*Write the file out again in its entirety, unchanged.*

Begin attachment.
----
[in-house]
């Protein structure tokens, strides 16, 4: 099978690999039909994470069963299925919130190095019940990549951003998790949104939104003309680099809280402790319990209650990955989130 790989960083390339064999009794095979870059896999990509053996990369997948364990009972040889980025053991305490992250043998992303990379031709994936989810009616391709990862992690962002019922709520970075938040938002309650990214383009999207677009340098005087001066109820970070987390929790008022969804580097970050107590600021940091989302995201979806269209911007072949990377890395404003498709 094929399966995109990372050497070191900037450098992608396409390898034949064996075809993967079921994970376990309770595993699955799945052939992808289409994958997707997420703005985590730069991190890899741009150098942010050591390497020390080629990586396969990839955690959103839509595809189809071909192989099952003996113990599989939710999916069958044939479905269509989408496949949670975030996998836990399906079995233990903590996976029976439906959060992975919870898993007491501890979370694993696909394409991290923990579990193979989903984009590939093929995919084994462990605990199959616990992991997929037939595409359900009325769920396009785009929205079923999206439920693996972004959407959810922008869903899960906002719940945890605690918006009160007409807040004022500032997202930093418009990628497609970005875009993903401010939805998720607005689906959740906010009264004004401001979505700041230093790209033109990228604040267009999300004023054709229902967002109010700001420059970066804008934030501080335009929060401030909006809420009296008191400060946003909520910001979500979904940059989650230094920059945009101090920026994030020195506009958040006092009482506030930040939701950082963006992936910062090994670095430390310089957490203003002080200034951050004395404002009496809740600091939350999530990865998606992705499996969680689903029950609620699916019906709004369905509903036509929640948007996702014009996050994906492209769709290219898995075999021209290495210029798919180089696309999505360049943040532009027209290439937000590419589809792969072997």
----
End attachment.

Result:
[in-house]
């Protein structure tokens, strides 16, 4: 099978690999039909994470069963299925919130190095019940990549951003998790949104939104003309680099809280402790319990209650990955989130 790989960083390339064999009794095979870059896999990509053996990369997948364990009972040889980025053991305490992250043998992303990379031709994936989810009616391709990862992690962002019922709520970075938040938002309650990214383009999207677009340098005087001066109820970070987390929790008022969804580097970050107590600021940091989302995201979806269209911007072949990377890395404003498709 094929399966995109990372050497070191900037450098992608396409390898034949064996075809993967079921994970376990309770595993699955799945052939992808289409994958997707997420703005985590730069991190890899741009150098942010050591390497020390080629990586396969990839955690959103839509595809189809071909192989099952003996113990599989939710999916069958044939479905269509989408496949949670975030996998836990399906079995233990903590996976029976439906959060992975919870898993007491501890979370694993696909394409991290923990579990193979989903984009590939093929995919084994462990605990199959616990992991997929037939595409359900009325769920396009785009929205079923999206439920693996972004959407959810922008869903899960906002719940945890605690918006009160007409807040004022500032997202930093418009990628497609970005875009993903401010939805998720607005689906959740906010009264004004401001979505700041230093790209033109990228604040267009999300004023054709229902967002109010700001420059970066804008934030501080335009929060401030909006809420009296008191400060946003909520910001979500979904940059989650230094920059945009101090920026994030020195506009958040006092009482506030930040939701950082963006992936910062090994670095430390310089957490203003002080200034951050004395404002009496809740600091939350999530990865998606992705499996969680689903029950609620699916019906709004369905509903036509929640948007996702014009996050994906492209769709290219898995075999021209290495210029798919180089696309999505360049943040532009027209290439937000590419589809792969072997």